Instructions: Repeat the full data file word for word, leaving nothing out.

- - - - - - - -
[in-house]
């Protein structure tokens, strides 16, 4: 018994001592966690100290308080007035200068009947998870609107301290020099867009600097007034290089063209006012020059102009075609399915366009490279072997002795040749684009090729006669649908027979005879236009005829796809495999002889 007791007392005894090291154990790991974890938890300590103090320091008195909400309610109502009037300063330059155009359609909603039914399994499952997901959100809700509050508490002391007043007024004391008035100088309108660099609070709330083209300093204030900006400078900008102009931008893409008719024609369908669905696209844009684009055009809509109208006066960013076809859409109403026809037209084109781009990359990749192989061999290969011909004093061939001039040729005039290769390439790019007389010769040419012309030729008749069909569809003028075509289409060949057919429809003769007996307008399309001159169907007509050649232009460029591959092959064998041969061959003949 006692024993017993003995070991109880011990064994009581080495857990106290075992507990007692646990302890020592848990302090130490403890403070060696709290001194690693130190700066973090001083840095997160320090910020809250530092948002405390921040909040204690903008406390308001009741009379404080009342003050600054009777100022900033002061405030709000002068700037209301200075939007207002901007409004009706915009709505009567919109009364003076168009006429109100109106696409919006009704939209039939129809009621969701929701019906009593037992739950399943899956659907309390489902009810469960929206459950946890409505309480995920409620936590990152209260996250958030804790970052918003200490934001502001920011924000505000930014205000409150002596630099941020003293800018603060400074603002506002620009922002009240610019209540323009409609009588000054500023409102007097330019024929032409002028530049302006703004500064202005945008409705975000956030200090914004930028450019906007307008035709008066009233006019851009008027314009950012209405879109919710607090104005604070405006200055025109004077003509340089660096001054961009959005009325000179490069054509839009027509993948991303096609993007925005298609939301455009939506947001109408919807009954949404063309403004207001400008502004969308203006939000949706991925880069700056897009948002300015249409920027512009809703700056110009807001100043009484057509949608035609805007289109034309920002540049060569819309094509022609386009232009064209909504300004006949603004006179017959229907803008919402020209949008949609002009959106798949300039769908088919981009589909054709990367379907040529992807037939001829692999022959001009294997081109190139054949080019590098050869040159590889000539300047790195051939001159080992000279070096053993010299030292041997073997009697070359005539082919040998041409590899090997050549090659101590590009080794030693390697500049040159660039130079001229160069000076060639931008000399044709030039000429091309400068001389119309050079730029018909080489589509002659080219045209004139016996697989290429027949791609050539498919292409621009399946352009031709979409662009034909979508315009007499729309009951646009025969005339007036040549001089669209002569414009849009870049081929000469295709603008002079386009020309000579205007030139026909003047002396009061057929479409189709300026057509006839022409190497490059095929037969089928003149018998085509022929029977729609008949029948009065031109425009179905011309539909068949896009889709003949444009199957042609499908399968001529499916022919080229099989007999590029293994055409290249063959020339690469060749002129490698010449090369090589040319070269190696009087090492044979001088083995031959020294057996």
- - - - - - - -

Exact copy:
[in-house]
């Protein structure tokens, strides 16, 4: 018994001592966690100290308080007035200068009947998870609107301290020099867009600097007034290089063209006012020059102009075609399915366009490279072997002795040749684009090729006669649908027979005879236009005829796809495999002889 007791007392005894090291154990790991974890938890300590103090320091008195909400309610109502009037300063330059155009359609909603039914399994499952997901959100809700509050508490002391007043007024004391008035100088309108660099609070709330083209300093204030900006400078900008102009931008893409008719024609369908669905696209844009684009055009809509109208006066960013076809859409109403026809037209084109781009990359990749192989061999290969011909004093061939001039040729005039290769390439790019007389010769040419012309030729008749069909569809003028075509289409060949057919429809003769007996307008399309001159169907007509050649232009460029591959092959064998041969061959003949 006692024993017993003995070991109880011990064994009581080495857990106290075992507990007692646990302890020592848990302090130490403890403070060696709290001194690693130190700066973090001083840095997160320090910020809250530092948002405390921040909040204690903008406390308001009741009379404080009342003050600054009777100022900033002061405030709000002068700037209301200075939007207002901007409004009706915009709505009567919109009364003076168009006429109100109106696409919006009704939209039939129809009621969701929701019906009593037992739950399943899956659907309390489902009810469960929206459950946890409505309480995920409620936590990152209260996250958030804790970052918003200490934001502001920011924000505000930014205000409150002596630099941020003293800018603060400074603002506002620009922002009240610019209540323009409609009588000054500023409102007097330019024929032409002028530049302006703004500064202005945008409705975000956030200090914004930028450019906007307008035709008066009233006019851009008027314009950012209405879109919710607090104005604070405006200055025109004077003509340089660096001054961009959005009325000179490069054509839009027509993948991303096609993007925005298609939301455009939506947001109408919807009954949404063309403004207001400008502004969308203006939000949706991925880069700056897009948002300015249409920027512009809703700056110009807001100043009484057509949608035609805007289109034309920002540049060569819309094509022609386009232009064209909504300004006949603004006179017959229907803008919402020209949008949609002009959106798949300039769908088919981009589909054709990367379907040529992807037939001829692999022959001009294997081109190139054949080019590098050869040159590889000539300047790195051939001159080992000279070096053993010299030292041997073997009697070359005539082919040998041409590899090997050549090659101590590009080794030693390697500049040159660039130079001229160069000076060639931008000399044709030039000429091309400068001389119309050079730029018909080489589509002659080219045209004139016996697989290429027949791609050539498919292409621009399946352009031709979409662009034909979508315009007499729309009951646009025969005339007036040549001089669209002569414009849009870049081929000469295709603008002079386009020309000579205007030139026909003047002396009061057929479409189709300026057509006839022409190497490059095929037969089928003149018998085509022929029977729609008949029948009065031109425009179905011309539909068949896009889709003949444009199957042609499908399968001529499916022919080229099989007999590029293994055409290249063959020339690469060749002129490698010449090369090589040319070269190696009087090492044979001088083995031959020294057996």